What doesn't change



The fingers stroke the keys.  Notes sing from wood, felt, and steel.  Bit by bit, the new becomes a familiar friend.  Bit by bit, order emerges from cacophony and chaos.  The keys absorb our stories, our love, and (sometimes) our frustration.  In the landscape of the score we find a kindred spirit.  In the quest to create music from black dots on a page, we find ourselves.  This is why we play.

This year, everything’s changed.  Yet, at the deepest and most important level, music lives on.  It’s in the house concerts we offer to neighbors through open doors and windows.  It’s in the videos we send to family or post on social media. It’s in the daily routine of notes and instrument, fingers on keys, hearts and minds temporarily liberated from temporal worries—free to be bathed in a world of measured sound and silence.  This is where we bear the uncertainty of the unknown; this is where we “park our fears,” grieve what’s lost, and find the equanimity to live graciously in the world.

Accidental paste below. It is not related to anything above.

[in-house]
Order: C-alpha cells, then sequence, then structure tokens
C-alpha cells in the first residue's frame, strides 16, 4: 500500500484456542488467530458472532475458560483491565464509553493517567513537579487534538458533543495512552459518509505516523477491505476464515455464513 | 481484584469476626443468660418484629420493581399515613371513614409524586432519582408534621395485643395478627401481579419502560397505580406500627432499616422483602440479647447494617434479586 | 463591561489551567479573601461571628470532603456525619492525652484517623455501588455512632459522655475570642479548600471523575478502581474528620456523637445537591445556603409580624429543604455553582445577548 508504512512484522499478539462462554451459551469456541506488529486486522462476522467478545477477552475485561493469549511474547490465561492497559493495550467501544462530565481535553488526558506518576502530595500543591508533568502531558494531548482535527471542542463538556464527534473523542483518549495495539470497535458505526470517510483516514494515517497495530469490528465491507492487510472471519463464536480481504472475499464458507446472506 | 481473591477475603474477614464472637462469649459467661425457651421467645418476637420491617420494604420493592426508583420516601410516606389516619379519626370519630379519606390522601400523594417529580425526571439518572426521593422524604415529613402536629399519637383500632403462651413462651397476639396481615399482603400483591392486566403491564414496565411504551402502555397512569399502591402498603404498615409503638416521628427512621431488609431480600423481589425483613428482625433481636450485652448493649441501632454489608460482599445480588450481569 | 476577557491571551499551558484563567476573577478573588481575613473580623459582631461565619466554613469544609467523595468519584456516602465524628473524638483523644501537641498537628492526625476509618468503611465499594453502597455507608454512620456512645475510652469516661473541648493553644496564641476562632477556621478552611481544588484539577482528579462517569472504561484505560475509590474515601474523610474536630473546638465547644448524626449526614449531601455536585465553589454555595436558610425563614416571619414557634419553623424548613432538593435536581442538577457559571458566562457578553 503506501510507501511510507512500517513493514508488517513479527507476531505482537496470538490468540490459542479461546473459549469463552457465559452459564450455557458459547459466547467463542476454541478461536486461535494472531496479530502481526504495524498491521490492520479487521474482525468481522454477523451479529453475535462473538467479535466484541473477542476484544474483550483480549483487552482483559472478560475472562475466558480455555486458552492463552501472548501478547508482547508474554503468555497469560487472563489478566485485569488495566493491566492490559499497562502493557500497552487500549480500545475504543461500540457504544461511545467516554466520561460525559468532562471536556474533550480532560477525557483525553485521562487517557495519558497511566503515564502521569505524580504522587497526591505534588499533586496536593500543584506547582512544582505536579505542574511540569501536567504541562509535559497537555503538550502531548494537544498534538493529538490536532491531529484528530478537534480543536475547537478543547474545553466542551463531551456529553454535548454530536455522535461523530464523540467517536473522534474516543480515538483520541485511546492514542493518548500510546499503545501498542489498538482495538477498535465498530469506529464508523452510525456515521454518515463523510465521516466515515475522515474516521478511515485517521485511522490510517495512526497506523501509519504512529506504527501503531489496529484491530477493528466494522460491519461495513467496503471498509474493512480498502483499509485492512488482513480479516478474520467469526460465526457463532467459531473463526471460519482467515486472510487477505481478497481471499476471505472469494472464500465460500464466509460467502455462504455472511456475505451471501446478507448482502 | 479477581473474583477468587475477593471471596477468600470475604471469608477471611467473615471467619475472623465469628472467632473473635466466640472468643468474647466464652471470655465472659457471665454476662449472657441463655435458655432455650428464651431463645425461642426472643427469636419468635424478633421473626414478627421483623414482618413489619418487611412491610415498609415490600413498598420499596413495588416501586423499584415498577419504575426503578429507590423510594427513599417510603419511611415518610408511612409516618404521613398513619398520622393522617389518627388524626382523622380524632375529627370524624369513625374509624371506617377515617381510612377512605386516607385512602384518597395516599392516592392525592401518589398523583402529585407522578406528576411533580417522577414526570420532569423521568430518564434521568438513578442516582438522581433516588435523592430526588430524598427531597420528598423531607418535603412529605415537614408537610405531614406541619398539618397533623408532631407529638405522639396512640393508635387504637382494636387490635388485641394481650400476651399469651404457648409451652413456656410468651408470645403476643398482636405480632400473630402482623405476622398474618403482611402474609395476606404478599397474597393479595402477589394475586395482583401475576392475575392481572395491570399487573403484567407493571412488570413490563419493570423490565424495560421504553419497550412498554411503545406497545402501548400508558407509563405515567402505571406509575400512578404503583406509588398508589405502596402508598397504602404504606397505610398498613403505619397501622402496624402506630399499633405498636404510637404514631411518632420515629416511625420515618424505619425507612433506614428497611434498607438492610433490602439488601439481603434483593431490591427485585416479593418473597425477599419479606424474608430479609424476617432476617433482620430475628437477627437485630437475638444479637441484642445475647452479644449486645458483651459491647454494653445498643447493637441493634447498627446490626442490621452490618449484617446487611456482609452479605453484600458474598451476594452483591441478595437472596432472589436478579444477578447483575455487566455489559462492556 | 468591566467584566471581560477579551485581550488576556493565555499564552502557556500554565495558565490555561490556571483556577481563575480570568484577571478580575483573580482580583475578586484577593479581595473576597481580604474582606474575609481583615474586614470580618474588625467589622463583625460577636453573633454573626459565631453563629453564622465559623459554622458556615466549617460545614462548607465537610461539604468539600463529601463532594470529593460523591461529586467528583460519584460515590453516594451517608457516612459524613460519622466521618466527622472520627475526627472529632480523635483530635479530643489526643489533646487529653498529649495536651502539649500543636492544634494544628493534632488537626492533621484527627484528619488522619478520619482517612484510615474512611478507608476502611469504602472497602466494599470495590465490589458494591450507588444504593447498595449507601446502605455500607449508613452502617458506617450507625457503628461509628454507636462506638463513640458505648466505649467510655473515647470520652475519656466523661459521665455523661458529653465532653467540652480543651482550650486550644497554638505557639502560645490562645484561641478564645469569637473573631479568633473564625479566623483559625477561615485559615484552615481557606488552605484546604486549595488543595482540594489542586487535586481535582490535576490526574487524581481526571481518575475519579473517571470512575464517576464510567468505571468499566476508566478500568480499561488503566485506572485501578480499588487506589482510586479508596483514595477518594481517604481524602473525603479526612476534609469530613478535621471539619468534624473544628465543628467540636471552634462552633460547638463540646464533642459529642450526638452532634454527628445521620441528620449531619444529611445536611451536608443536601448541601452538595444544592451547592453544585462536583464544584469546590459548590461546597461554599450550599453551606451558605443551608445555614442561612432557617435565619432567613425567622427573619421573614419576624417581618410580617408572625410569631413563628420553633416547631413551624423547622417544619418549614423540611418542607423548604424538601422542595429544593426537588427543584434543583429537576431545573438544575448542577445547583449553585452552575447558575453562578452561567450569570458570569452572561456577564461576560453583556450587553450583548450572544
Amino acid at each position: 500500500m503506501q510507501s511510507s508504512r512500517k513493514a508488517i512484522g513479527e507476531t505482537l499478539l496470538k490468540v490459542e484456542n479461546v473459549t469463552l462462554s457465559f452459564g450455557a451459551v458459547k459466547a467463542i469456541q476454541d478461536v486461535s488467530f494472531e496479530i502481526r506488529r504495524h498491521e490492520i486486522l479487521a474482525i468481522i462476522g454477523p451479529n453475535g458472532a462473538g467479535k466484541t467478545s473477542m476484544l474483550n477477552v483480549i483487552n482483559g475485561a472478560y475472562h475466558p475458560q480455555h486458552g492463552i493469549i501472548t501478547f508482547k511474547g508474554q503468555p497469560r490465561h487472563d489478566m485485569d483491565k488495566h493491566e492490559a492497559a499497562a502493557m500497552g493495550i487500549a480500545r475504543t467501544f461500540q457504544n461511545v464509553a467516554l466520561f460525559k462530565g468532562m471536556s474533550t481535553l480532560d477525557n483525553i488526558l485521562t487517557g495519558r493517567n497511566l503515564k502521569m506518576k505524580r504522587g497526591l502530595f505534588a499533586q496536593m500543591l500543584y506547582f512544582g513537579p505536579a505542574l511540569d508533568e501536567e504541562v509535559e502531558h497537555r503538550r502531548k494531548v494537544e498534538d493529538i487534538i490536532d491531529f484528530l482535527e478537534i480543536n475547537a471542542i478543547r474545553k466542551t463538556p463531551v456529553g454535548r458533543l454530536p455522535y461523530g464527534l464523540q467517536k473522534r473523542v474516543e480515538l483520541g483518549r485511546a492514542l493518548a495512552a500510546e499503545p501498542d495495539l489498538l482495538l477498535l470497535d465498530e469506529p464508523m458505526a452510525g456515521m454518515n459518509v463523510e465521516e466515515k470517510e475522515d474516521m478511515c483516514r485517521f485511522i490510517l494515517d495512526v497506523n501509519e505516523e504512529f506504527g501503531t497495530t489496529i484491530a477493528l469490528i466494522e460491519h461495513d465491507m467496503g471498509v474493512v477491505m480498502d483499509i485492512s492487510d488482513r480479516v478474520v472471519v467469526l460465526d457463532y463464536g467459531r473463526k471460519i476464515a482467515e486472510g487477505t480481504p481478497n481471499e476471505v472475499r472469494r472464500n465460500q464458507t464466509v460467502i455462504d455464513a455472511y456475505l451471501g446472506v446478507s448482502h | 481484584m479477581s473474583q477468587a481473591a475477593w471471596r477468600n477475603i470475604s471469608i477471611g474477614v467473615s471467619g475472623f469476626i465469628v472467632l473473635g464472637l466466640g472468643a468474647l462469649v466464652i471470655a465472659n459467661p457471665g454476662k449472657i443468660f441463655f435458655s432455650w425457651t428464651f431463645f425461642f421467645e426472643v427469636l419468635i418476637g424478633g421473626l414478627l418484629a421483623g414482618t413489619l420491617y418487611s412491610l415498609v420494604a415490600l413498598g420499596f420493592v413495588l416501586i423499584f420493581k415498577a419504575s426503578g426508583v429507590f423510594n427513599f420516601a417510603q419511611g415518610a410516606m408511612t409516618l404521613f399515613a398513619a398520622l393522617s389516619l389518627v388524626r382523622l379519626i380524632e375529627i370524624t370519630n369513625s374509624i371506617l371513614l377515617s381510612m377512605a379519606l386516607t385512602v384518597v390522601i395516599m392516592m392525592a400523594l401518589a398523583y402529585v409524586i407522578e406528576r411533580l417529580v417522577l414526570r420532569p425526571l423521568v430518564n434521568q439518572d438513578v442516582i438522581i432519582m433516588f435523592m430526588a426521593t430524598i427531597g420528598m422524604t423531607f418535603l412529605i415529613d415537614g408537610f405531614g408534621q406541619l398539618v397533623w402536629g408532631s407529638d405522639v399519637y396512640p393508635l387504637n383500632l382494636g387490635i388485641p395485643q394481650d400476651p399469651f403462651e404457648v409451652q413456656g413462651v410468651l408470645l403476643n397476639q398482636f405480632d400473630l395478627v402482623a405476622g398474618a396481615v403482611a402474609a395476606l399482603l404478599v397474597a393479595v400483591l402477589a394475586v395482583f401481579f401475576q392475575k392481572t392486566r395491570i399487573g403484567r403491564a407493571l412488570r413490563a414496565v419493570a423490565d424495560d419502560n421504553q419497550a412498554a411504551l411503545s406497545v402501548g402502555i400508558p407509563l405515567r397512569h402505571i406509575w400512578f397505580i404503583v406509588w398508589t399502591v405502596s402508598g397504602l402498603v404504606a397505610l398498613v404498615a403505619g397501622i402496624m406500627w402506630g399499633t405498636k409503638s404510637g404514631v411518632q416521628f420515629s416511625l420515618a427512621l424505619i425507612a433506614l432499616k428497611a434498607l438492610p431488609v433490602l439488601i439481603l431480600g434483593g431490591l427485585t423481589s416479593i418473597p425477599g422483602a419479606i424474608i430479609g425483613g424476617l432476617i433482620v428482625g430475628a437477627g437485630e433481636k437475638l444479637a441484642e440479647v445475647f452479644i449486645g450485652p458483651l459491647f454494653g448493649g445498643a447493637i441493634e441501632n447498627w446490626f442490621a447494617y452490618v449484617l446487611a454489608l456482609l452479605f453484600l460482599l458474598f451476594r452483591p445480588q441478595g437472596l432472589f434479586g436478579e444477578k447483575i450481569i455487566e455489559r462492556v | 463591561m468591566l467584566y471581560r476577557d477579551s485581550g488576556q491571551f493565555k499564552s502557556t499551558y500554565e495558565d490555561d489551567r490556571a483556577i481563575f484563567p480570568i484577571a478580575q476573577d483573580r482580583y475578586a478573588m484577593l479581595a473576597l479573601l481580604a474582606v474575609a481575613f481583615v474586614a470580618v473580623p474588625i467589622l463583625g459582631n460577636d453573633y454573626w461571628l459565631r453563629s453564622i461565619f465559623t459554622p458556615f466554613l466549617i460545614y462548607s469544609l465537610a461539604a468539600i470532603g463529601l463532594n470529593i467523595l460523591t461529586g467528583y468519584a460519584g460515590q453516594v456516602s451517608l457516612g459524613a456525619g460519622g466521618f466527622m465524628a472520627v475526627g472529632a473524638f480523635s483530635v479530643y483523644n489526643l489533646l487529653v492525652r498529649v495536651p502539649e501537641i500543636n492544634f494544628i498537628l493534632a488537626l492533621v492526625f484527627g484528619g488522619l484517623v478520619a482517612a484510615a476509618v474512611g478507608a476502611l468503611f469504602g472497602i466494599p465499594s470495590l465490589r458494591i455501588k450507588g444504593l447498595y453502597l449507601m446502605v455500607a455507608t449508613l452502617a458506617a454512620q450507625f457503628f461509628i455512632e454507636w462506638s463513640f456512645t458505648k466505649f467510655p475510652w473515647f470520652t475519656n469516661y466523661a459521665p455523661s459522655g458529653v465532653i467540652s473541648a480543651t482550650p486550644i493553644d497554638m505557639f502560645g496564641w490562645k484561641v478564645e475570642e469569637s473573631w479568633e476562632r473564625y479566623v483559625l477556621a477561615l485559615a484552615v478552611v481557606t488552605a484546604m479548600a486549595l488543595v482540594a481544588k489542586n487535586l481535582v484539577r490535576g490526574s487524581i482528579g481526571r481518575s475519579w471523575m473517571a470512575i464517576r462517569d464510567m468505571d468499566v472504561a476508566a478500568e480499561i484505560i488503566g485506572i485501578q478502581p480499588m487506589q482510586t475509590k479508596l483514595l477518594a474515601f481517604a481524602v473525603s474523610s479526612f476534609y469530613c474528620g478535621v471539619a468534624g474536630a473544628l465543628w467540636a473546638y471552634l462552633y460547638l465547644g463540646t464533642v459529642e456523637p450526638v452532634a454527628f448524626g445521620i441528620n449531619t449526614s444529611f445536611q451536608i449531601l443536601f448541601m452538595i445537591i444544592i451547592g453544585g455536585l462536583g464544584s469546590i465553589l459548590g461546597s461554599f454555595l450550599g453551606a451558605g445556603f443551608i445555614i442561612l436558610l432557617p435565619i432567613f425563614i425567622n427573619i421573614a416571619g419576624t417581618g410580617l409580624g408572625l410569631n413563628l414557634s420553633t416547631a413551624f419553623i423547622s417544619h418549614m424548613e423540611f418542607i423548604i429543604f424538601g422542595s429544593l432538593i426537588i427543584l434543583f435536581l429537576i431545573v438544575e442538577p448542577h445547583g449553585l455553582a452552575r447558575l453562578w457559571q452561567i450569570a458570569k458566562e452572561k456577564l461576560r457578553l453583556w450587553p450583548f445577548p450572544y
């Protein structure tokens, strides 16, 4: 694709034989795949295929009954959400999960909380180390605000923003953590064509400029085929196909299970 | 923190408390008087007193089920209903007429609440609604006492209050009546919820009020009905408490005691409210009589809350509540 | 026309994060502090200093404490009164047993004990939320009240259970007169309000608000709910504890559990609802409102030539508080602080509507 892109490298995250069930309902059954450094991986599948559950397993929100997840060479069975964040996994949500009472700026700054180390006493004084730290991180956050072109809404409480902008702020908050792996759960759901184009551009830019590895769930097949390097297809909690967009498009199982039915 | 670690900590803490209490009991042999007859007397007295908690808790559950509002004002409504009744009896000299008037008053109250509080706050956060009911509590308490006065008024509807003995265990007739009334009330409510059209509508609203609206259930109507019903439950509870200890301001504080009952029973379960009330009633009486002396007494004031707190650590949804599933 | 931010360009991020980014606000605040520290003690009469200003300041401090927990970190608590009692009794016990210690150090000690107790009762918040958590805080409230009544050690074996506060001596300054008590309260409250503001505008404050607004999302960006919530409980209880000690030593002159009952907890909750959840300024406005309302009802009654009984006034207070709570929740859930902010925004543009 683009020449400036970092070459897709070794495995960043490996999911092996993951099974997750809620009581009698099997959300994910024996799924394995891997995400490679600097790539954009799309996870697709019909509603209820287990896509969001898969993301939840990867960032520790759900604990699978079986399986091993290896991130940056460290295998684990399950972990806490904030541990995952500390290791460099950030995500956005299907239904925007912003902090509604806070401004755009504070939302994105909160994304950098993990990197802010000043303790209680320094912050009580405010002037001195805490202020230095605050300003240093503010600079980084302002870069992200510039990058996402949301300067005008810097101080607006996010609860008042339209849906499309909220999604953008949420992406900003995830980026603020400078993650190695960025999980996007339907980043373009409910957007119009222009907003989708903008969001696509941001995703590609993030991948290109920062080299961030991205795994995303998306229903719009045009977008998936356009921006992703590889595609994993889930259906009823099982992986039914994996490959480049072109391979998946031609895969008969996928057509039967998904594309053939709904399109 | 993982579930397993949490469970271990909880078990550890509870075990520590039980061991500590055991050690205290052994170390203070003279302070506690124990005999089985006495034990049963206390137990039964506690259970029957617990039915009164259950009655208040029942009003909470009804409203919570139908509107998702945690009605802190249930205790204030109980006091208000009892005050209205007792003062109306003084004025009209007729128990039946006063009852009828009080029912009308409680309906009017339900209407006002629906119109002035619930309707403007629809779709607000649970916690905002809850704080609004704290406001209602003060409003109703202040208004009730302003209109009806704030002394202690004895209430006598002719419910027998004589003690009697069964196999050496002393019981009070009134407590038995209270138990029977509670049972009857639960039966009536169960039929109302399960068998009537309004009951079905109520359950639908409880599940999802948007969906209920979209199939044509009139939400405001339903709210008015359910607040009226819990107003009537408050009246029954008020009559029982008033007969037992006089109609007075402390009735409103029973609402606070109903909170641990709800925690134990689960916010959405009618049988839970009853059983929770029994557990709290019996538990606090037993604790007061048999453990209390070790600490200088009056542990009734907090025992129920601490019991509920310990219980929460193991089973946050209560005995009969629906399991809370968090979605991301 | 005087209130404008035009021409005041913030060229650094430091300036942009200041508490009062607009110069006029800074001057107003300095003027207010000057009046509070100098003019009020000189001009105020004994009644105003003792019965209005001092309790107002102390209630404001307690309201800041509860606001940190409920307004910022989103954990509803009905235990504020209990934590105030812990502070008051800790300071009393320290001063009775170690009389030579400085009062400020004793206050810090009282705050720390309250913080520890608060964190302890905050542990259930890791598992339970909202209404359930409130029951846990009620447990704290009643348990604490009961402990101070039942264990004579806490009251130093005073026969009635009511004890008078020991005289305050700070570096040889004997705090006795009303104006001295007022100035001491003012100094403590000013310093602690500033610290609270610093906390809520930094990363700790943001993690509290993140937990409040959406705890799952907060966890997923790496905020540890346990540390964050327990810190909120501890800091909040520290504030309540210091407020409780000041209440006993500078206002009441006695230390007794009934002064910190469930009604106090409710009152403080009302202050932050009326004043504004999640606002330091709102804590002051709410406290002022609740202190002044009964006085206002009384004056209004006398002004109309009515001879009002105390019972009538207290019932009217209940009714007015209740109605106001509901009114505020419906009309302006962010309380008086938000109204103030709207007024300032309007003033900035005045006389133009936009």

No one knows how the music industry will change as a result of this pandemic, but I know that it will survive.  As bad as this has been (and may continue to be), our need to make and listen to music is stronger than any adversity. Some of the ways we’ve listened to music will change; some of the ways we’ve made our living as musicians will change.  But the new will appear and we will adapt.  This situation is temporary. Music is immortal.


What doesn’t change?  Sound, silence, and the way these two things can speak to every part of ourselves.  What doesn’t change? The thrill of discovery and creative work.  What doesn’t change?—the blissful moment when we’re given the chance to be co-creator of something beautiful.  This is our home in a world of uncertainty. 

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